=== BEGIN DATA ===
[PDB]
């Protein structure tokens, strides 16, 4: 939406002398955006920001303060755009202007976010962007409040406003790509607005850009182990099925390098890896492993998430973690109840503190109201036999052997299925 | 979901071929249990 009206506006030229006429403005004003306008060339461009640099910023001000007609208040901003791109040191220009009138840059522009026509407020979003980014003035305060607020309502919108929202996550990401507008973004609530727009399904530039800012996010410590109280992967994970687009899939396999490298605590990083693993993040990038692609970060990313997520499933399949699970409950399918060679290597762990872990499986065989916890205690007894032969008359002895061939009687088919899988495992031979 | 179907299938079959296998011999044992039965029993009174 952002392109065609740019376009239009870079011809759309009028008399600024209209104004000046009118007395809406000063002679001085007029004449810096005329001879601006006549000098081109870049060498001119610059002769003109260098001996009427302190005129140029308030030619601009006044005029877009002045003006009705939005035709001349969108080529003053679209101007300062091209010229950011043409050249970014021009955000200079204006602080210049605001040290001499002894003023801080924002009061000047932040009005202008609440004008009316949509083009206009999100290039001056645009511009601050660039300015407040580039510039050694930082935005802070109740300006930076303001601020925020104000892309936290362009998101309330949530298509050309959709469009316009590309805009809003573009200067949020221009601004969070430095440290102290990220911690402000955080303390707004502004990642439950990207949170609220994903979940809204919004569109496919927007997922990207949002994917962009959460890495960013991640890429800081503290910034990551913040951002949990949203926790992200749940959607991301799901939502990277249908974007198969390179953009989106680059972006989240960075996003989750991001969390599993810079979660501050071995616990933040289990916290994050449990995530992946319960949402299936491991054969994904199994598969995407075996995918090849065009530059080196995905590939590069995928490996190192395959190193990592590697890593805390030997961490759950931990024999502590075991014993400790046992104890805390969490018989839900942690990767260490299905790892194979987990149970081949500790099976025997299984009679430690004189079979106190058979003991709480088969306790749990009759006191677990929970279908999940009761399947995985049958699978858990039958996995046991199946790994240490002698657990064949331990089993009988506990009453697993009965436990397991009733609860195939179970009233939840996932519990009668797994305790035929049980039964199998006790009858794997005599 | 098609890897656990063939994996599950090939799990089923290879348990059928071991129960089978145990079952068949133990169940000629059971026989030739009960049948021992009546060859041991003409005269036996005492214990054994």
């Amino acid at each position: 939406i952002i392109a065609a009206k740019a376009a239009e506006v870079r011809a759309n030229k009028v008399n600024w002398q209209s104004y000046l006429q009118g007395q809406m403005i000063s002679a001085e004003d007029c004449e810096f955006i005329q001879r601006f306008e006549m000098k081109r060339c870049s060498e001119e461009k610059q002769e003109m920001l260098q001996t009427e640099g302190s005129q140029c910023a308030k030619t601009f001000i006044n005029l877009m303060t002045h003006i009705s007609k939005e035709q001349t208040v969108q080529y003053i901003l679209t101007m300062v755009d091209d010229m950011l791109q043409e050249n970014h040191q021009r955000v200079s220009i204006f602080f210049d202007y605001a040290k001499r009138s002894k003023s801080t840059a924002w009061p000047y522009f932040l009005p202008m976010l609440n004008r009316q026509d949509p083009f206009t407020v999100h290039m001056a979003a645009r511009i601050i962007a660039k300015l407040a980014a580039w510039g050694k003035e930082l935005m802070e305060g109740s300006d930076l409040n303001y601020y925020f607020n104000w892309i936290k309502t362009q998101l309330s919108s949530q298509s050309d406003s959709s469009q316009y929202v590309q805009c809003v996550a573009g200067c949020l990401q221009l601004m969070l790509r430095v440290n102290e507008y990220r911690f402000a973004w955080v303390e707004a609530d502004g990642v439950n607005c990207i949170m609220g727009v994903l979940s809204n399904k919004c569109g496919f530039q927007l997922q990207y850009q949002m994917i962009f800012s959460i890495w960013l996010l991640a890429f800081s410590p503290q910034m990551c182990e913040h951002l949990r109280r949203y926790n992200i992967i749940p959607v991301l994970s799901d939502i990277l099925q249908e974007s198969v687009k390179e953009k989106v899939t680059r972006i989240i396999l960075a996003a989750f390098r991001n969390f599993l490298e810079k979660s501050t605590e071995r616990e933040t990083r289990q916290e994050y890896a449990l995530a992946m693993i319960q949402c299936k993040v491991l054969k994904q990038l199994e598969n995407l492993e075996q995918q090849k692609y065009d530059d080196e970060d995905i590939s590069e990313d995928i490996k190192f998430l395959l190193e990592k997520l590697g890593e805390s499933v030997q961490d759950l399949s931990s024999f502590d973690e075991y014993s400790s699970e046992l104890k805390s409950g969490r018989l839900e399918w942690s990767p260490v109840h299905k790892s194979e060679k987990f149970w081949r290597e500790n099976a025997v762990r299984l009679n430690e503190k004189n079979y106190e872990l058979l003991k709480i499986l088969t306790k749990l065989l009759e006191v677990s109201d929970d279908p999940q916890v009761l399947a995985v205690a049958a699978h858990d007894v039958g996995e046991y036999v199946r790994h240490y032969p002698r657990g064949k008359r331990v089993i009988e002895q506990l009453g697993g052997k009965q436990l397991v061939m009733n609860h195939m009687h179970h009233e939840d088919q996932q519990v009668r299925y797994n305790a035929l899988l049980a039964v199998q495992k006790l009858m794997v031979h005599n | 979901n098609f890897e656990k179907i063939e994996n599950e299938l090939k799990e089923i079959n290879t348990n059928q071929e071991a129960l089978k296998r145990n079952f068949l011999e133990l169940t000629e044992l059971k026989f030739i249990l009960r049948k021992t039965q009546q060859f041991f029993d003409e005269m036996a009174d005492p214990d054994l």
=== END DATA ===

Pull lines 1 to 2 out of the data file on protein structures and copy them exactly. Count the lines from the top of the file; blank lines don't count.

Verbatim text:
[PDB]
């Protein structure tokens, strides 16, 4: 939406002398955006920001303060755009202007976010962007409040406003790509607005850009182990099925390098890896492993998430973690109840503190109201036999052997299925 | 979901071929249990 009206506006030229006429403005004003306008060339461009640099910023001000007609208040901003791109040191220009009138840059522009026509407020979003980014003035305060607020309502919108929202996550990401507008973004609530727009399904530039800012996010410590109280992967994970687009899939396999490298605590990083693993993040990038692609970060990313997520499933399949699970409950399918060679290597762990872990499986065989916890205690007894032969008359002895061939009687088919899988495992031979 | 179907299938079959296998011999044992039965029993009174 952002392109065609740019376009239009870079011809759309009028008399600024209209104004000046009118007395809406000063002679001085007029004449810096005329001879601006006549000098081109870049060498001119610059002769003109260098001996009427302190005129140029308030030619601009006044005029877009002045003006009705939005035709001349969108080529003053679209101007300062091209010229950011043409050249970014021009955000200079204006602080210049605001040290001499002894003023801080924002009061000047932040009005202008609440004008009316949509083009206009999100290039001056645009511009601050660039300015407040580039510039050694930082935005802070109740300006930076303001601020925020104000892309936290362009998101309330949530298509050309959709469009316009590309805009809003573009200067949020221009601004969070430095440290102290990220911690402000955080303390707004502004990642439950990207949170609220994903979940809204919004569109496919927007997922990207949002994917962009959460890495960013991640890429800081503290910034990551913040951002949990949203926790992200749940959607991301799901939502990277249908974007198969390179953009989106680059972006989240960075996003989750991001969390599993810079979660501050071995616990933040289990916290994050449990995530992946319960949402299936491991054969994904199994598969995407075996995918090849065009530059080196995905590939590069995928490996190192395959190193990592590697890593805390030997961490759950931990024999502590075991014993400790046992104890805390969490018989839900942690990767260490299905790892194979987990149970081949500790099976025997299984009679430690004189079979106190058979003991709480088969306790749990009759006191677990929970279908999940009761399947995985049958699978858990039958996995046991199946790994240490002698657990064949331990089993009988506990009453697993009965436990397991009733609860195939179970009233939840996932519990009668797994305790035929049980039964199998006790009858794997005599 | 098609890897656990063939994996599950090939799990089923290879348990059928071991129960089978145990079952068949133990169940000629059971026989030739009960049948021992009546060859041991003409005269036996005492214990054994």